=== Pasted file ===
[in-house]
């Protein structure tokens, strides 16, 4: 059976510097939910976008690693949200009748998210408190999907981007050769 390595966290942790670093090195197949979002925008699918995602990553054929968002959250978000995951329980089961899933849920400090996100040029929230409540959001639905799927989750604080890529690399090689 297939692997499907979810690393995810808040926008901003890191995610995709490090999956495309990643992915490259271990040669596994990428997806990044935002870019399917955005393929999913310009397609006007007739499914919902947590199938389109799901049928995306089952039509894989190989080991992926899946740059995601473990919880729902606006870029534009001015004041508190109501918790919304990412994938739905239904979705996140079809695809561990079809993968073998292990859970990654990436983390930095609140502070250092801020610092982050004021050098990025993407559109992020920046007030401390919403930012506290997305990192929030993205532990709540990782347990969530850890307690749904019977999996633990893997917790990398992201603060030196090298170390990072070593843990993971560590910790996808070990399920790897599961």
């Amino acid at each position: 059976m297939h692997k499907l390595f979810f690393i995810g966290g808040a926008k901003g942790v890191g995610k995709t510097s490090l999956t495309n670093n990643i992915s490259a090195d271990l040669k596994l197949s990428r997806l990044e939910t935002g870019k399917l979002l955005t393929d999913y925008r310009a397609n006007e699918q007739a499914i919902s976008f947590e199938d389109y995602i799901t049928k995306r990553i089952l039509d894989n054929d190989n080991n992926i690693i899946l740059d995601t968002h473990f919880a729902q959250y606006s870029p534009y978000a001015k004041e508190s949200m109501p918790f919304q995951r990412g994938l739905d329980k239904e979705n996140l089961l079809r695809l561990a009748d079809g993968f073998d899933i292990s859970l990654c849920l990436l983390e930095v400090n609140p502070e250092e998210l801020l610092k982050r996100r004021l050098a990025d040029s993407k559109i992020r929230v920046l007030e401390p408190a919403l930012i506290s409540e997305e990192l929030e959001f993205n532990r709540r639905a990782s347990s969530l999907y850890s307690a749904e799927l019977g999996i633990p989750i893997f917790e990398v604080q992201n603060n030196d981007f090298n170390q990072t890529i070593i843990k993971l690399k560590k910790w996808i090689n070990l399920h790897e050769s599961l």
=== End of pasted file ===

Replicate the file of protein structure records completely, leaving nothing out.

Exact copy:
[in-house]
């Protein structure tokens, strides 16, 4: 059976510097939910976008690693949200009748998210408190999907981007050769 390595966290942790670093090195197949979002925008699918995602990553054929968002959250978000995951329980089961899933849920400090996100040029929230409540959001639905799927989750604080890529690399090689 297939692997499907979810690393995810808040926008901003890191995610995709490090999956495309990643992915490259271990040669596994990428997806990044935002870019399917955005393929999913310009397609006007007739499914919902947590199938389109799901049928995306089952039509894989190989080991992926899946740059995601473990919880729902606006870029534009001015004041508190109501918790919304990412994938739905239904979705996140079809695809561990079809993968073998292990859970990654990436983390930095609140502070250092801020610092982050004021050098990025993407559109992020920046007030401390919403930012506290997305990192929030993205532990709540990782347990969530850890307690749904019977999996633990893997917790990398992201603060030196090298170390990072070593843990993971560590910790996808070990399920790897599961």
């Amino acid at each position: 059976m297939h692997k499907l390595f979810f690393i995810g966290g808040a926008k901003g942790v890191g995610k995709t510097s490090l999956t495309n670093n990643i992915s490259a090195d271990l040669k596994l197949s990428r997806l990044e939910t935002g870019k399917l979002l955005t393929d999913y925008r310009a397609n006007e699918q007739a499914i919902s976008f947590e199938d389109y995602i799901t049928k995306r990553i089952l039509d894989n054929d190989n080991n992926i690693i899946l740059d995601t968002h473990f919880a729902q959250y606006s870029p534009y978000a001015k004041e508190s949200m109501p918790f919304q995951r990412g994938l739905d329980k239904e979705n996140l089961l079809r695809l561990a009748d079809g993968f073998d899933i292990s859970l990654c849920l990436l983390e930095v400090n609140p502070e250092e998210l801020l610092k982050r996100r004021l050098a990025d040029s993407k559109i992020r929230v920046l007030e401390p408190a919403l930012i506290s409540e997305e990192l929030e959001f993205n532990r709540r639905a990782s347990s969530l999907y850890s307690a749904e799927l019977g999996i633990p989750i893997f917790e990398v604080q992201n603060n030196d981007f090298n170390q990072t890529i070593i843990k993971l690399k560590k910790w996808i090689n070990l399920h790897e050769s599961l």